In this talk we derive new systems of equations by taking the limits of Nash equilibria as the number of players goes to infinity. We indicate some aspects of the rigorous derivation of such systems and discuss their mathematical structure. We shall also mention the connections with the Hartree type systems in Quantum Mechanics, the Euler equations, the optimal control of partial differential equations...
Systems coupling fluids and polymers are of great interest in many branches of applied physics, chemistry and biology. Although a polymer molecule may be a very complicated object, there are simple theories to model it. One of these models is the FENE (Finite Extensible Nonlinear Elastic) dumbbell model. Another model is the Doi model (or Rigid model) where each polymer is modeled by a vector on the sphere. We will present some local and global existence results for these models.
An improvement on the T(1) theorem by David and Journé will be discussed. This research is a joint work with Professor Qixiang Yang.
Newton's law, F = m a, has withstood centuries but when applied to a body's motion in principle requires tracking trillions of electrons and nuclei. Instead one "averages things out" and applies Newton's law macroscopically. However, building upon previous work, we show that if one does this, the macroscopic version of Newton's law takes a different form in which force depends on acceleration not just at the present time but also at previous times. We provide simple models with a complex and direction dependent inertia at a given frequency. The elastodynamic equations are also modified, and we obtain new equations, generalizing those found by Willis in the 1980's, which govern the behavior of the ensemble averaged weighted displacement field. The weighting function may be zero in regions where there are voids, or where the displacement field is unobservable. This research is joint work with John Willis.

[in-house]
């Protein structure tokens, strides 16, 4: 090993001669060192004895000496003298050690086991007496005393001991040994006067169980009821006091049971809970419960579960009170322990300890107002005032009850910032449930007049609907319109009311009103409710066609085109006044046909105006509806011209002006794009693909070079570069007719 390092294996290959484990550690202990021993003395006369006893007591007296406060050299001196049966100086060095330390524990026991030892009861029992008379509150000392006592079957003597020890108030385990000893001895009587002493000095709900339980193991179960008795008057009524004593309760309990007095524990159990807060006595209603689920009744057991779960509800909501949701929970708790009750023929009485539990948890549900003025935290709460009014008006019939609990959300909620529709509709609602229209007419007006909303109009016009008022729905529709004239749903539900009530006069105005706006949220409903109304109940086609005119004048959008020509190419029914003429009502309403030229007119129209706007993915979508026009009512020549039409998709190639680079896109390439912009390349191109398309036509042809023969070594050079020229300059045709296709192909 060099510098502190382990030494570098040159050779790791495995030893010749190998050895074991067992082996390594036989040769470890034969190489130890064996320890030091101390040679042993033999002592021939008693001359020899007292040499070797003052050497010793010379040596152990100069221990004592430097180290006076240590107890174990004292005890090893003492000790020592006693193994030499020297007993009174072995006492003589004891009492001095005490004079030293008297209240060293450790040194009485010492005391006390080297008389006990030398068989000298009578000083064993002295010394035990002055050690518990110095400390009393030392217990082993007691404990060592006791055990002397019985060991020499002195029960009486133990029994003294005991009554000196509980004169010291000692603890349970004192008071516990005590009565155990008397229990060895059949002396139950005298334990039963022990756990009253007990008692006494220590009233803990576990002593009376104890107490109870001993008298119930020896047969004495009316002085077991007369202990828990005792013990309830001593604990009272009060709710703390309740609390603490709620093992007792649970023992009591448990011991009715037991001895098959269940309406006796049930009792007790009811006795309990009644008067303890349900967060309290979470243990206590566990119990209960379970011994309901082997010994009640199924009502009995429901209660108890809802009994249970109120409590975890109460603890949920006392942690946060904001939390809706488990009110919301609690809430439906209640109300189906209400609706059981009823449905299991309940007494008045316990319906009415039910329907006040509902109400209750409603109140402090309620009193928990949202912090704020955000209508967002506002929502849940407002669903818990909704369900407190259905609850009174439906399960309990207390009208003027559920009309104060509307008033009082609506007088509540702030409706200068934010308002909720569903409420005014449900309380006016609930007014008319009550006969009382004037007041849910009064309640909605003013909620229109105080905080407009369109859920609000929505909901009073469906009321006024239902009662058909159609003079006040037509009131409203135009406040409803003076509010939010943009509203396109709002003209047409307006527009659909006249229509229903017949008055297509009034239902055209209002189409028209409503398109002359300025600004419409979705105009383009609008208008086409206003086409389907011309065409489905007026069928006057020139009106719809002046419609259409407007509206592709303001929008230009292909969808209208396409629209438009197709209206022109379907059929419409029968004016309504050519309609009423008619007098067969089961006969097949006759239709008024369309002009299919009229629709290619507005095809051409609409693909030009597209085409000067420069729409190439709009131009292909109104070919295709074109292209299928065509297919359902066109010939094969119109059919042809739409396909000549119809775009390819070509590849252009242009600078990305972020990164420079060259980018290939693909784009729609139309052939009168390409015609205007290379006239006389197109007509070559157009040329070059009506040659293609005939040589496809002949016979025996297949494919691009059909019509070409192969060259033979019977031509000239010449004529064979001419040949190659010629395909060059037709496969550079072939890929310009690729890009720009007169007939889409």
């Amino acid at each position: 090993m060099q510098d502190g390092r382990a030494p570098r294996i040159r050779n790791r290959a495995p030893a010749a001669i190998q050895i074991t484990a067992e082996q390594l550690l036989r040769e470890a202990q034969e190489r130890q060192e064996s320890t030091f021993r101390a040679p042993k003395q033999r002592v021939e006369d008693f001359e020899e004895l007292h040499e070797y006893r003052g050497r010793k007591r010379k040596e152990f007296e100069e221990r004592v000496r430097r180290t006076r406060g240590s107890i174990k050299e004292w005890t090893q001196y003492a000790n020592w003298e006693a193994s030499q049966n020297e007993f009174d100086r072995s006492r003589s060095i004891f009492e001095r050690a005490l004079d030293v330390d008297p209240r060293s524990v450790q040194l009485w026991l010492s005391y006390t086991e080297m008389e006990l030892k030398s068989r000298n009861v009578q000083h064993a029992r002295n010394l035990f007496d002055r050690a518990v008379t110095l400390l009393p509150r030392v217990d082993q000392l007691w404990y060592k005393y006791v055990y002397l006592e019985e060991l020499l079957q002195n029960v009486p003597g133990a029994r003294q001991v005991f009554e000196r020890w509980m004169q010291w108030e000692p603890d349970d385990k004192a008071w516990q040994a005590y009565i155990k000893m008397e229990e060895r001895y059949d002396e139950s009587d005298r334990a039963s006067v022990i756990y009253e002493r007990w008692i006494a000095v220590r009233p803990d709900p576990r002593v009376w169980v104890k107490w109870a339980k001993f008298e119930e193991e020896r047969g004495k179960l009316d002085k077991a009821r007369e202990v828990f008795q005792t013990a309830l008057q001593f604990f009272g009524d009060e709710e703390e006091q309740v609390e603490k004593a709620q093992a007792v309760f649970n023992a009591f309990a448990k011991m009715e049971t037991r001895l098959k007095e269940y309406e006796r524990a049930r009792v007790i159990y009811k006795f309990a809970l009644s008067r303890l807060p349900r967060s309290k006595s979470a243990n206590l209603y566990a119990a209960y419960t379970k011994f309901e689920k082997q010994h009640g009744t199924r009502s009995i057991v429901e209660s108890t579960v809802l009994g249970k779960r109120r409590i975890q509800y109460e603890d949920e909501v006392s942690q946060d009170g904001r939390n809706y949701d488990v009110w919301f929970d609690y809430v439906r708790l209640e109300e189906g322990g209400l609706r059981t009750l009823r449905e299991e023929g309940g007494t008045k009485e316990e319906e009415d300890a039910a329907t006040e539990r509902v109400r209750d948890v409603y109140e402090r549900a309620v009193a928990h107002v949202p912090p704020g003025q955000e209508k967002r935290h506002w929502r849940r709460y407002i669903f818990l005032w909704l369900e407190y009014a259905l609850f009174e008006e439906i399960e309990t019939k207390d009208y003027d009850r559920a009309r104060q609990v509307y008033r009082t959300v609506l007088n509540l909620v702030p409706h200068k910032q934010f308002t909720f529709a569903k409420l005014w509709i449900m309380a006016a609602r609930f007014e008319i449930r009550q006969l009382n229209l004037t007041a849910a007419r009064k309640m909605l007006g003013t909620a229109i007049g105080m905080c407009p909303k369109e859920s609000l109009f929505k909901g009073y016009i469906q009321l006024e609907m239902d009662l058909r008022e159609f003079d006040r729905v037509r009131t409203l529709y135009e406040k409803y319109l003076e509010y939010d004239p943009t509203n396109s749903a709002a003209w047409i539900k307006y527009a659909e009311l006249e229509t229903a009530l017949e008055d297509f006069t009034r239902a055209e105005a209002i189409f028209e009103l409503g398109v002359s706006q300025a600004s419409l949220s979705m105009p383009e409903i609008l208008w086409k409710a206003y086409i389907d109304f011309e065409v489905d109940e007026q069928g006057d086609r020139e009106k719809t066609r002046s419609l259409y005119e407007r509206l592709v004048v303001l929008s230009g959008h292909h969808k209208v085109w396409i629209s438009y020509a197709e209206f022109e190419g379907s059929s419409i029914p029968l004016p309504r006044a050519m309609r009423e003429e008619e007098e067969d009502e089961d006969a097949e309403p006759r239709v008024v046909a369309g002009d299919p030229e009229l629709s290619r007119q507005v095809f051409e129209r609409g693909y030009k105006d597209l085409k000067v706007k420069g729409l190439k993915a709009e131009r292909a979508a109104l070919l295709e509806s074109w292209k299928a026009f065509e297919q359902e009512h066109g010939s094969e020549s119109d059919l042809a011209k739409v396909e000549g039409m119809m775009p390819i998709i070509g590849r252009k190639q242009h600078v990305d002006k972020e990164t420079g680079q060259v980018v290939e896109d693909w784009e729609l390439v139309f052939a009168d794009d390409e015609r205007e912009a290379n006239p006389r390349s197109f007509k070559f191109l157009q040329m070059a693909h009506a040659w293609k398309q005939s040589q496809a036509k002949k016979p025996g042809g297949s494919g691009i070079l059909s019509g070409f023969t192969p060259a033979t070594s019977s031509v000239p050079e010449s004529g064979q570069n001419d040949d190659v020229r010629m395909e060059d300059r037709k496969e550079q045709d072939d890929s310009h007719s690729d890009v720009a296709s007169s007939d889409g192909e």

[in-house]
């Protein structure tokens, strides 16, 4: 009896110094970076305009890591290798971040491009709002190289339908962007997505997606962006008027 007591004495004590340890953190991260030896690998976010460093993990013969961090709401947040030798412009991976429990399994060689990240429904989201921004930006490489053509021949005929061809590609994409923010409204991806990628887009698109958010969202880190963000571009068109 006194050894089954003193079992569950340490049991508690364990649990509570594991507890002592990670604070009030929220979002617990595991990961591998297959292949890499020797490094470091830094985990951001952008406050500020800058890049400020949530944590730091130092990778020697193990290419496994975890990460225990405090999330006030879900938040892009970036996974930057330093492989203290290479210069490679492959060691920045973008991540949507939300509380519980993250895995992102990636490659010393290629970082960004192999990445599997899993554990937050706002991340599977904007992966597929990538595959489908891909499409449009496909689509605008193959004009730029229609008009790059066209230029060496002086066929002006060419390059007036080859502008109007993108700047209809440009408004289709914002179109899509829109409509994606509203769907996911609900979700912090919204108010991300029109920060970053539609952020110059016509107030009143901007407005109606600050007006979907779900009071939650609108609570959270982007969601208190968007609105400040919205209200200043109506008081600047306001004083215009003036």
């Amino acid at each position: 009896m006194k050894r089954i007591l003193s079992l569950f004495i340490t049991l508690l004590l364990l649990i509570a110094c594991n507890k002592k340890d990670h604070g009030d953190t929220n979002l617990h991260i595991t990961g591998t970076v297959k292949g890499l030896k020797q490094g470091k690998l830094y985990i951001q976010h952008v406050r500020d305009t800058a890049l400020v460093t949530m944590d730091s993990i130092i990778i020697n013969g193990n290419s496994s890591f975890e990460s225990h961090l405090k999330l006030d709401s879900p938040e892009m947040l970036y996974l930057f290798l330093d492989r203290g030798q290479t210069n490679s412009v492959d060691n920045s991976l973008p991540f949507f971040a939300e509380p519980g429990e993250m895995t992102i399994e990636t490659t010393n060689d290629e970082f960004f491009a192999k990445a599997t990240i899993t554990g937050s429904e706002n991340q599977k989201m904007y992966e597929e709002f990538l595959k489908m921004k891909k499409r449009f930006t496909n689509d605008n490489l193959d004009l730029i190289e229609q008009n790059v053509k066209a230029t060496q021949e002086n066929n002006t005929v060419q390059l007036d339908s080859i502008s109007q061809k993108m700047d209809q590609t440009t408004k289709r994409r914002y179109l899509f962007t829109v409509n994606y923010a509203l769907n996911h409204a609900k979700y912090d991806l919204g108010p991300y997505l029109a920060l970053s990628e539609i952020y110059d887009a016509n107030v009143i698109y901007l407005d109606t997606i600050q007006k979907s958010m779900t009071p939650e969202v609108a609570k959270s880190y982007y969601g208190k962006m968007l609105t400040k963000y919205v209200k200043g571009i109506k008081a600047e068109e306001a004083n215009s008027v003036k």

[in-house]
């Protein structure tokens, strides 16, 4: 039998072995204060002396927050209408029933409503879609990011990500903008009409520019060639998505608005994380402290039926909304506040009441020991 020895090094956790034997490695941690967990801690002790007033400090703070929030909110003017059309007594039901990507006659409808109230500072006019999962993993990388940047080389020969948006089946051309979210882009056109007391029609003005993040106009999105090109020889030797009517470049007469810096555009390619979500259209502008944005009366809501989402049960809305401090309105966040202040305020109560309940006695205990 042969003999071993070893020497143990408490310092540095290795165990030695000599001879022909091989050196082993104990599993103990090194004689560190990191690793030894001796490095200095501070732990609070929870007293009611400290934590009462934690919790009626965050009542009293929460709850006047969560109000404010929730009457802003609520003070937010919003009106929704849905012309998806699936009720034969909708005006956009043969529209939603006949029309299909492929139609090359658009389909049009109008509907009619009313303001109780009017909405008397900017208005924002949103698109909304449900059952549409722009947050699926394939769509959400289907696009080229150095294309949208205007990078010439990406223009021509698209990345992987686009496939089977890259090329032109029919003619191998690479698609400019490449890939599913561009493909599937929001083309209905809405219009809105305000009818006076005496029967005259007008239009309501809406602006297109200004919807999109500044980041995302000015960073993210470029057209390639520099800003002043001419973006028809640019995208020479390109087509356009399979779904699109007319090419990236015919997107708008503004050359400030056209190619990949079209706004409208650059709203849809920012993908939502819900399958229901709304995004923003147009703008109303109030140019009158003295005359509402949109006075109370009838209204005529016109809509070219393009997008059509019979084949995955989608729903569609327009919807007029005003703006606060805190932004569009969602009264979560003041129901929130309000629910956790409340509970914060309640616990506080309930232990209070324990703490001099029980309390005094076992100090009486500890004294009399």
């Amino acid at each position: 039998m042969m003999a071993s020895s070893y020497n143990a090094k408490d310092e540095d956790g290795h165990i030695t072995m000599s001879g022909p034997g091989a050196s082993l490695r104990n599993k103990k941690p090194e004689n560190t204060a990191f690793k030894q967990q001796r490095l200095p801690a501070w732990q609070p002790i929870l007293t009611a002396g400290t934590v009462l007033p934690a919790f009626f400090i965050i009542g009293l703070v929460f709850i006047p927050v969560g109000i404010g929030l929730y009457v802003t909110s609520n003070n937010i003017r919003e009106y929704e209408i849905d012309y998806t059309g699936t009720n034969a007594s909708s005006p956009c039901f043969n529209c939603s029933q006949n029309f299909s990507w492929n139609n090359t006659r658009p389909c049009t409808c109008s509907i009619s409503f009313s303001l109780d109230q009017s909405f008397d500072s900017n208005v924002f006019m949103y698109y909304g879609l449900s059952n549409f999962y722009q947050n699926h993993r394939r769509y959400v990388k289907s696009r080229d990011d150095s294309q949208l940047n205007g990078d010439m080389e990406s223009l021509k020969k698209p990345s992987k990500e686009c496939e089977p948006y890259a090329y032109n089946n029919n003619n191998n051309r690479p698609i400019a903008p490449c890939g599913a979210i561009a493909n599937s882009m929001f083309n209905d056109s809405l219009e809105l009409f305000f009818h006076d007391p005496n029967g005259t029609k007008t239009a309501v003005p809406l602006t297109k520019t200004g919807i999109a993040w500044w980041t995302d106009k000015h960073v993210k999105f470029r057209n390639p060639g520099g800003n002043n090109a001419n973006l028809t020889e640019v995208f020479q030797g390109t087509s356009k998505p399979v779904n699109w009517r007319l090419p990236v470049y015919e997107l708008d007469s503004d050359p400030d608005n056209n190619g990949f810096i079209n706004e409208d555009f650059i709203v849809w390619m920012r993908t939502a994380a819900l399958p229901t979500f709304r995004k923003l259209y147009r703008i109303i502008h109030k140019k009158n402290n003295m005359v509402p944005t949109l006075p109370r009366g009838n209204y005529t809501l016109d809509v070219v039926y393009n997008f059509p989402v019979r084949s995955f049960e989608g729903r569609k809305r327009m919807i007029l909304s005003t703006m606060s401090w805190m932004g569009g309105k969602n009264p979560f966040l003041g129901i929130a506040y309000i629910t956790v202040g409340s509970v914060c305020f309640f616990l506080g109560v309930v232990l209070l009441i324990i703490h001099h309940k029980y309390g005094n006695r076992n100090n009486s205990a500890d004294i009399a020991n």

The inequality refers to a nonnegative function u defined on (-1,1). It estimates |du/dt(0)| in terms of u(0) and of the maximum of the second derivative of u. Various extensions are given, including some to higher dimensions.
Since the work of Black and Scholes, the modelling of options and other derivatives has become quite sophisticated. Analytical solutions of the models do not exist in most cases and numerical simulations are necessary. Some of the models require the solving of partial differential equations in many dimensions and are numerically very expensive.
In this talk we shall review these topics and present personal contributions for the direct computation of European and American basket options, for stochastic volatility models and for their calibration.
For the calibration of local volatilities in the Black-Scholes model, we shall review Dupire's approach and show that duality can be used at the discrete level for any linear model. Numerical results will be presented when spline approximations are used to reduce the number of parameters.
We present a new formulation of the Euler-Lagrange equation of the Willmore functional for immersed surfaces in . This new formulation of Willmore equation is in divergence form. Moreover the nonlinearities are made of jacobians. Additionally, if denotes the mean curvature vector of the surface, this new form reads as , where is a well defined locally invertible elliptic self-adjoint operator.
These three facts have numerous consequences in the analysis of Willmore surfaces. A first consequence is that the long standing open problem of giving a meaning to the Willmore Euler-Lagrange equation for immersions having only bounded second fundamental form is now solved. We then establish the regularity of weak Willmore immersions with bounded second fundamental form. The proof of this result is based on the
discoveries of conservation laws for Willmore immersions and of grad-curl structures which are preserved under weak convergences. We establish then a weak compactness result for Willmore surfaces of energy less than (the Li-Yau condition which ensures the embeddedness of the surface). This theorem is based on a point removability result that we prove for Wilmore surfaces in . Finally, we deduce from this point removability result the strong compactness, modulo the Möbius group action, of Willmore tori below the energy level in dimensions 3 and 4.
In this lecture, I will present joint work with Yu. V. Egorov and N. Meunier.